Using Capybara in Rails 3

What Is Capybara?

capybara

The capybara, a native of South America, is the largest rodent in the world.

Capybara makes it easier to write integration tests. Its syntax is very similar to Webrat’s. The main difference between Capybara and Webrat is that Capybara has more architectural flexibility. It works with a variety of JavaScript-enabled browser simulators and–because it’s based on Rack–it works with any Rack-compatible web application or framework. Another advantage is that Capybara is compatible with Rails 3, but Webrat isn’t. [Update: Apparently Webrat is now compatible with Rails 3.] Because Capybara is basically a more flexible Webrat, Capybara and Webrat are likely to merge.

Note: if you are from the far future (meaning about 17 minutes after this post was published) the information in this post may be out of date since it is about bleeding edge versions of Capybara and Rails 3 (Capybara 0.3.7 and Rails 3.0.0.beta3).

Installing Capybara in Rails 3

Note: I don’t use Cucumber or RSpec, so this guide shows you how to install and use Capybara all by itself in Rails 3.

Add the capybara and launchy gems to the test section of your Gemfile:

group :test do
  gem "capybara"
  gem "launchy"
end

You need the launchy gem or Capybara’s save_and_open_page method won’t work. Don’t forget to run bundle install to install these gems.

Next, create the file test/integration_test_helper.rb containing this:

require "test_helper"
require "capybara/rails"
 
module ActionController
  class IntegrationTest
    include Capybara::DSL
  end
end

For old versions of Capybara (before 1.0), replace include Capybara::DSL with include Capybara.

It’s not strictly necessary to have a separate integration_test_helper.rb file, but it helps to organize your code. This is where I keep code that I want loaded by all of my integration tests but not other types of tests. The require "capybara/rails" line loads Capybara and automatically hooks it up to Rails. After this, I explicitly mix the Capybara module into Rails’ IntegrationTest class. Otherwise, you would get errors like this:

NoMethodError: undefined method `visit' for #<YourIntegrationTest:0x2ce93c8>

Now you’re ready to create an integration test. Note that you need to require 'integration_test_helper' at the beginning of all of your integration tests.

require 'integration_test_helper' 
 
class ClubTest < ActionController::IntegrationTest
 
  test "viewing clubs" do
    visit '/clubs'
    assert page.has_content?('Listing clubs')
  end
 
end

You should be all set! rake test:integration will run your integration tests.

Using Capybara

Capybara has a clear DSL that should be very familiar to Webrat users. Here is an example of a basic integration test written using Capybara:

require 'integration_test_helper' 
 
class ClubTest < ActionController::IntegrationTest
 
  test "viewing clubs" do
    visit '/clubs'
    assert page.has_content?('Listing clubs')
  end
 
  test "adding a club" do
    visit '/clubs'
    click_link "New Club"
    assert page.has_content?('Create a new club')
    fill_in 'Name', :with => 'Capybara'
    check 'Exclusive'
    click_button 'Create Club'
    assert page.has_content?('Club was successfully created.')
    click_link "Back"
    assert page.has_content?('Listing clubs')
    assert page.has_content?('Capybara true')
    assert page.has_no_content?('Capybara false')
  end
 
end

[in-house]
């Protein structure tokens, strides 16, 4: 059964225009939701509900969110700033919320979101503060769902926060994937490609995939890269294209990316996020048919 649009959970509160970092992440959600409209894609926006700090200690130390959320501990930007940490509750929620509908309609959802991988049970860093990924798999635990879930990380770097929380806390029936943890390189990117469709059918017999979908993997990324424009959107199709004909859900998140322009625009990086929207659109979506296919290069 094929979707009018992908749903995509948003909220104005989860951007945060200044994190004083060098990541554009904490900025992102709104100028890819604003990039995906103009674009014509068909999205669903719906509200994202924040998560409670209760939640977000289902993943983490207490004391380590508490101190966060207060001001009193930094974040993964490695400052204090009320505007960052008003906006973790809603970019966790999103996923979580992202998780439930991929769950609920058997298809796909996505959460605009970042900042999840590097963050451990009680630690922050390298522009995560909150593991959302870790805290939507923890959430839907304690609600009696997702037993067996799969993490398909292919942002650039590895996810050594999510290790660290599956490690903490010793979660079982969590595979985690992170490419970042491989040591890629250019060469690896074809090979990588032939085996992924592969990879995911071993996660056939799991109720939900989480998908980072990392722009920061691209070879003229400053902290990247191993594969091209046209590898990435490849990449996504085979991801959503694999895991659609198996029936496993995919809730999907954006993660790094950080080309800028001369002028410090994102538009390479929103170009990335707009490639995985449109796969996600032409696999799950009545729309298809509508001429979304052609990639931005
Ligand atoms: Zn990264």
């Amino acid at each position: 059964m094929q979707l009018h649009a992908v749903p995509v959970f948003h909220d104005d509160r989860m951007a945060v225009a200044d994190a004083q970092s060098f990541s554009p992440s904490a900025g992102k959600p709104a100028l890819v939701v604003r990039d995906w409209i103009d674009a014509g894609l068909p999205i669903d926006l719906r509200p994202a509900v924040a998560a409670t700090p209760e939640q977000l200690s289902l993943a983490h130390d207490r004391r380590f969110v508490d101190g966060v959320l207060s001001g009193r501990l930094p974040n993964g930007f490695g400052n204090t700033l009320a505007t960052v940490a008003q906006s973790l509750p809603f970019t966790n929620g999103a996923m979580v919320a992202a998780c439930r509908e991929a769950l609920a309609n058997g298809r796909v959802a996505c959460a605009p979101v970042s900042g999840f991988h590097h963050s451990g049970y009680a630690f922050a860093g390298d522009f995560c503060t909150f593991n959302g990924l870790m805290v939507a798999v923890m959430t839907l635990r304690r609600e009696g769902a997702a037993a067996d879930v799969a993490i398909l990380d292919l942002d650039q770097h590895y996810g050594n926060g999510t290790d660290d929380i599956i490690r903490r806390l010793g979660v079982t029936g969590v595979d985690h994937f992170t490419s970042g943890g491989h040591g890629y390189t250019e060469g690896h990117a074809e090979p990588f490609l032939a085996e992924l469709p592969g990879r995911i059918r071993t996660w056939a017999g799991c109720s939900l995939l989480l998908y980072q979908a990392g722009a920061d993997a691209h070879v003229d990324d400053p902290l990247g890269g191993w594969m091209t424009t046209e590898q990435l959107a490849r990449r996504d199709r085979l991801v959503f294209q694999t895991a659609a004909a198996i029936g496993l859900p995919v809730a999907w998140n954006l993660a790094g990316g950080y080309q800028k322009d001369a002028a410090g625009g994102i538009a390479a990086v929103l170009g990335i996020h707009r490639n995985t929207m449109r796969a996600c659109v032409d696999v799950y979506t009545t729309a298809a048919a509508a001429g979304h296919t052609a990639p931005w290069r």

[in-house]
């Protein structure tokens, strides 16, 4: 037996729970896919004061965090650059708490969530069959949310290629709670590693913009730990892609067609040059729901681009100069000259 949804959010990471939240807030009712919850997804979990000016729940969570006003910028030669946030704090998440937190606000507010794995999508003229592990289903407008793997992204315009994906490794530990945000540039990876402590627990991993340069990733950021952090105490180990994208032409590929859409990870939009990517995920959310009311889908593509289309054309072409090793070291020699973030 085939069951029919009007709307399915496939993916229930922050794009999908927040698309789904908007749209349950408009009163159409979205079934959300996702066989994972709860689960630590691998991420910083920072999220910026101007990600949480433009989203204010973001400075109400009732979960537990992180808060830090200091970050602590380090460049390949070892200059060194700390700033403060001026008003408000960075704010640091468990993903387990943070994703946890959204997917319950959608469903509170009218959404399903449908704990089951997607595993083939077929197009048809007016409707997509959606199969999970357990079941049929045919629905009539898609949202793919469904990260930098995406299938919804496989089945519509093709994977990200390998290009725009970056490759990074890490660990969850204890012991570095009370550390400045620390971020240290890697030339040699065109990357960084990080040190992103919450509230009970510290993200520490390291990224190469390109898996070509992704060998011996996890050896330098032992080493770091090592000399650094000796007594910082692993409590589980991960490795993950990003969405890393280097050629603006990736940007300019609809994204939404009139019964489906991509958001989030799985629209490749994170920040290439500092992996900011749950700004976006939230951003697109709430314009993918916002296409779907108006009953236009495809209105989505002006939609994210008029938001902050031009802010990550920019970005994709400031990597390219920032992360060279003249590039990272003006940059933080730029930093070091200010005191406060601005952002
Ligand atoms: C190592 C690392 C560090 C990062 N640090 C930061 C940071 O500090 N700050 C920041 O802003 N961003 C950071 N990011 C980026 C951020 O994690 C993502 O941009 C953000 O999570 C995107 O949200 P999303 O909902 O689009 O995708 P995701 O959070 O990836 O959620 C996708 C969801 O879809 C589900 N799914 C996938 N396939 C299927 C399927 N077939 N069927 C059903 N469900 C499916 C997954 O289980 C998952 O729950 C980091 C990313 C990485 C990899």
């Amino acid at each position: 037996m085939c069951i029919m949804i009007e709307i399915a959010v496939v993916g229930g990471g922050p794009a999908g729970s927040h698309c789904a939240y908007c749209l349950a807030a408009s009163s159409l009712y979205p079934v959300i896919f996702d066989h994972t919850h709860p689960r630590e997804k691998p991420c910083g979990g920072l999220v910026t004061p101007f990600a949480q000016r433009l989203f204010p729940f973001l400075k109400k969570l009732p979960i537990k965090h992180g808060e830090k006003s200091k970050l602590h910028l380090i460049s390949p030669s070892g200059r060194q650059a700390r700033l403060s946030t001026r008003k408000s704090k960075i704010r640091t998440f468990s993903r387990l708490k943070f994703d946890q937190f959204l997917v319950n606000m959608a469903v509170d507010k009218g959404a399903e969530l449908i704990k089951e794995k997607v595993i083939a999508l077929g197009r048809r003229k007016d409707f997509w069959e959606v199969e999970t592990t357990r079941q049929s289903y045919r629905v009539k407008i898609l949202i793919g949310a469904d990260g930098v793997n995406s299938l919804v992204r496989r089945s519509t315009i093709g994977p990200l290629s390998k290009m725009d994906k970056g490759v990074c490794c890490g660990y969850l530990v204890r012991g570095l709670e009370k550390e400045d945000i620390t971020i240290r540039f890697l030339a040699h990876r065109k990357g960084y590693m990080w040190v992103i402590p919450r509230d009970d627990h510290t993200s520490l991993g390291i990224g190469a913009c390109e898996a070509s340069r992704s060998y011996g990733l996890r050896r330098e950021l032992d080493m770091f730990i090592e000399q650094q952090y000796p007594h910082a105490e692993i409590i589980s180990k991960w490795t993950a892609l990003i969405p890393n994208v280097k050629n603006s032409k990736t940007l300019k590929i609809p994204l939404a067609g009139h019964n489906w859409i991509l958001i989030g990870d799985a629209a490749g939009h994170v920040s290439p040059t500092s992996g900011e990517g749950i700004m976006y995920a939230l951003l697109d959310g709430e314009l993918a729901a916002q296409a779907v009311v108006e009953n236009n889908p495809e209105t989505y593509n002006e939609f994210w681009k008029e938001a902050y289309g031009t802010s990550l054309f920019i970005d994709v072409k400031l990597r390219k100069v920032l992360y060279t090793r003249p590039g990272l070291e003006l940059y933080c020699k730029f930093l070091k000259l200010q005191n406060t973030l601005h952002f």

As you can see, we can easily navigate to a page, click links, fill out forms, submit forms, and check the contents of web pages for items. Some tips:

  • Be careful; the text is case-sensitive. assert page.has_content?('Listing clubs') will not match Listing Clubs.
  • If you are an RSpec fan, Capybara allows you to write page.should have_content('foo').
  • save_and_open_page is a nifty way to see exactly what your web page looks like at a certain point. Just insert it anywhere in the test. It’s great for debugging:
require 'integration_test_helper' 
 
class ClubTest < ActionController::IntegrationTest
 
  test "viewing clubs" do
    visit '/clubs'
    save_and_open_page
    assert page.has_content?('Listing clubs')
  end
 
end
  • If you use save_and_open_page, you might want to stick capybara*.html in your .gitignore file since this method generates html files.

For more details, see the official Capybara documentation.

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22 Responses to “Using Capybara in Rails 3”

  1. Wyatt, thanks for the info. I found this very helpful, especially the launchy gem. Without it, I would not have been able to re-write my integration setups/login macros.

    One thing that really took me for a loop was that I could not rely at all anymore on simple controller/session helpers, even simple pages that set session variables and responded head(:ok). That’s OK tho, just growing pain as it was easy for me to refactor a test only web form that does this work for me. Guess this is the price you pay in an app that has rails session set in another app. Legacy is so fun :/

  2. Also, do not forget to make a teardown method that does “Capybara.reset_sessions!” so each test does not carry over the others session.

  3. Fabio says:

    Thank you very much for this article, I tried to play with webrat but without making it work. I always had NoMethodError: undefined method `visit’ error.

    With your setup I installed and used Capybara in a few minutes.

    Cheers.

  4. techiferous says:

    @Fabio, I’m glad it helped! Thanks for letting me know. :)

  5. Andreas says:

    Hi.
    Glad to find someone who’s running Capybara without Cucumber. Do you guys know how to make Capybara+Selenium find the data in in the test database? Is there a trick?
    Selenium is using the correct database, but somehow it cannot find the data i’m putting in. I got the same problem with the ‘akephalos’ driver (htmlunit), everything works fine running the rack_test driver though.
    Here’s what i do: https://gist.github.com/674284
    Thanks a lot.

  6. techiferous says:

    Hi Andreas,

    I’m using Capybara + Selenium and it’s working for me. I’m not sure where your problem is but I did notice a couple of differences between your setup and mine. For one, I’m inheriting from ActionController::IntegrationTest and you’re inheriting from ActionDispatch::IntegrationTest. I’m not sure whether that makes a difference. Also, my driver is as follows:

    Capybara.current_driver = Capybara.javascript_driver

    which defaults to Selenium. I use FactoryGirl but for Selenium tests I decided to use fixtures because they are faster. So I’ve got the following line at the top of my tests:

    fixtures :all

    I hope you’re able to figure it out without too much trouble!

  7. Andreas says: